With one week left in the season, Utah Jazz are embracing the grind of finding ‘the next level’

With four games remaining in what’s been a “grueling and tiring” year, the team is committed to staying focused and entering the playoffs as close to peak as possible.

(Rick Egan | The Salt Lake Tribune) Utah Jazz forward Georges Niang (31) knocks the ball out of the hands of Houston Rockets forward Anthony Lamb (33), in NBA action between the Utah Jazz and the Houston Rockets, at Vivint Arena, on Saturday, May 8, 2021.

We’re down to the final week of a most unusual NBA regular season.

It’s been one that has required unique protocols, and abandoning old norms to embrace new and unfamiliar circumstances, to say nothing of starting more than two months later than the typical tipoff date but only wrapping up a mere month behind schedule, all while lopping off just 10 games from the traditional slate.

Which is to say, it’s been a mental and physical grind getting to this point.

“This season — period — has been tough. You know, a lot of game, day [off], game, back-to-back games,” Utah Jazz guard Jordan Clarkson noted after Saturday’s slog against the Rockets. “… I ain’t gonna lie to you — this season has been grueling and tiring.”

And yet, the Jazz realize, now is not the time to be easing up, to be throttling down, to be coasting toward the finish line.

There’s still work to do, still another gear to find, still more to accomplish.

Yes, they’re worn down — especially with All-Star guards Donovan Mitchell and Mike Conley still sidelined by injury — but they can also see the light at the end of the tunnel.

And so, they’re going to push to get there.

“Obviously, you could tell with how we were playing [Saturday], we were fatigued. But we pushed through, guys are working really hard,” said forward Georges Niang. “It’s the end of the year. But at the end of the day, we have an end goal in mind, and that’s obviously to be number one — at the end of the season and at the end of the playoffs. And that’s our goal.”

That’s a lot of ends.

Which is apropos at this point.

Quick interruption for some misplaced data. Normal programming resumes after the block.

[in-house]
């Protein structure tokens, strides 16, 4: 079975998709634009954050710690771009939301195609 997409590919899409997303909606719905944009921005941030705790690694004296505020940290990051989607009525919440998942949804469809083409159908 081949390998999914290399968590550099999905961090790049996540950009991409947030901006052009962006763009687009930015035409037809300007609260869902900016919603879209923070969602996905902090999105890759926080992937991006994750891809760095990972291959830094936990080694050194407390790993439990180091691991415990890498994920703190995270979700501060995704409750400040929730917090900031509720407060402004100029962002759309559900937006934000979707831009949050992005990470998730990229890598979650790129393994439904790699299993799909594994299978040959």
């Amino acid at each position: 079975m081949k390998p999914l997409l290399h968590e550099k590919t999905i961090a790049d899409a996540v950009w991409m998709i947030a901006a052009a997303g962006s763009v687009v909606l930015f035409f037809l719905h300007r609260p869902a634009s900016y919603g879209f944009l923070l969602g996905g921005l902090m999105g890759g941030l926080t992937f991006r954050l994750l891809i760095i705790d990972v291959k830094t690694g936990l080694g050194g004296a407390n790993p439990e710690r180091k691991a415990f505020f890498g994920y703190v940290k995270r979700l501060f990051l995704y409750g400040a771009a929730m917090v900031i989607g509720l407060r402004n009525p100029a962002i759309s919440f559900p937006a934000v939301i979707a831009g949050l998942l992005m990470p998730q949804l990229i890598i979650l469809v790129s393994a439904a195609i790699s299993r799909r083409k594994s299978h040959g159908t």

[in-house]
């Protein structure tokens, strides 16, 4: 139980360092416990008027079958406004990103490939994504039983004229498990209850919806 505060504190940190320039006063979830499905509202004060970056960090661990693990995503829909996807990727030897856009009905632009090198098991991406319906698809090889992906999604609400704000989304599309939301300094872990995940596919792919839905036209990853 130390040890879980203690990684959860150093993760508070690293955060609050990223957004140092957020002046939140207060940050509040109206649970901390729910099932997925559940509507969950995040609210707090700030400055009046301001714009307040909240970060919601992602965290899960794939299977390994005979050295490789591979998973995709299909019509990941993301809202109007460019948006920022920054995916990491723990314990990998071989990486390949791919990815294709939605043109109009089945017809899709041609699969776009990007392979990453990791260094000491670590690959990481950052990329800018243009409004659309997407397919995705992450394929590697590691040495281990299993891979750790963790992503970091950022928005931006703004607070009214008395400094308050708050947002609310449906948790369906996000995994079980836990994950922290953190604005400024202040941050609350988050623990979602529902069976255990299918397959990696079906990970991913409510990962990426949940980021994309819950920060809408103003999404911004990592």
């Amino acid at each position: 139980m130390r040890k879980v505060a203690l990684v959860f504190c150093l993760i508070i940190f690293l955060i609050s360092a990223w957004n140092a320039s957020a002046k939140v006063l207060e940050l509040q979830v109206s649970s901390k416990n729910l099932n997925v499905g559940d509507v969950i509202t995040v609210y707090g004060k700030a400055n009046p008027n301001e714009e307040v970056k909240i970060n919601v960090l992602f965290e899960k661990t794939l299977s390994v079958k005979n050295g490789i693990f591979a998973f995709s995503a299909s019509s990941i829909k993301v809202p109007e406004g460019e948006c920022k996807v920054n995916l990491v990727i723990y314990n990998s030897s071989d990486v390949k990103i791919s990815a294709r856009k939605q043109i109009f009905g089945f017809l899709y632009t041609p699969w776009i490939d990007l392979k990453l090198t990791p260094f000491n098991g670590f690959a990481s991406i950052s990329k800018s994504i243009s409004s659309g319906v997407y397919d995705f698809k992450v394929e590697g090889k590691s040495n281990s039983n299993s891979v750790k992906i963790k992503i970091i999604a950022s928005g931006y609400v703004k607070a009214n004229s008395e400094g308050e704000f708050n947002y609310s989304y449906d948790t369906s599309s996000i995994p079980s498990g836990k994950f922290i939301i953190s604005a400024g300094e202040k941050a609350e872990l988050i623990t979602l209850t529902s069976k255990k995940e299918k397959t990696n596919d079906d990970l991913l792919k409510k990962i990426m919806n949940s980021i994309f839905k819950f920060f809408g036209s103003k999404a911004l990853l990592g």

Coach Quin Snyder noted that it’s all but inevitable that players will be feeling worn down right now, especially this year — “it’s the nature of this season.” He said the team is doing what it can to “manage” the fatigue, whether it be practice and shootaround schedules and workloads, or adjusting rotations and minutes within games.

“We’ll do as good a job as we can trying to get rest and take opportunities when we can,” Snyder added.

His players aren’t begging off, though.

Having come this far, recognizing what is within their grasp, all there really is to do is keep moving forward, beginning with what Niang called “a big game coming up against the Warriors” on Monday night in San Francisco.

“I don’t know how many [games] we’ve got left, only a few left here,” said Joe Ingles, “and we should obviously keep getting better, keep playing the way we want to play heading into the playoffs now.”

Conversely, Niang is well-aware of how many the Jazz have remaining … kinda sorta.

“I think it’s five games left. You really got to hone in on that, and you can’t afford to have too many of those lapses, especially with our schedule coming up, with Golden State, Portland, and then the last two with OKC and Sacramento,” he said. “… That’s four games, right? Yeah, sorry — I didn’t get a degree in math in college.”

In spite of that personal failing, he knows enough to realize that the plan the rest of the way is pretty straightforward: keep their focus on the game at hand, get in rest where they can, keep up with treatment regimens.

The end is within sight. Warriors on Monday, Blazers on Wednesday, Thunder on Friday, Kings next Sunday. And then, having secured a top-two seed in the West, they’ll have six or seven consecutive off-days between the end of the regular season and their first game of the postseason, owing to the 7-8-9-10 play-in tournament to come in between.

That time off will be most welcome. But so too will be being ready for what comes next.

“We came here to work. This is what we’re doing. And we’re trying to put out wins every time we step on the floor,” said Clarkson. “… I’m looking forward [to] the playoffs starting, but the break is going to be nice — you know, being able to get your body right, knowing that you’ve got to turn up the intensity, knowing that you gotta put more time in, knowing that we got to go to the next level. I feel like it’s a level that we’re trying to find and get that identity as a team. We’ve been at the top all year in the regular season, but I feel like it’s another level, another notch that we got to turn it up once the playoffs come to be that championship team now.”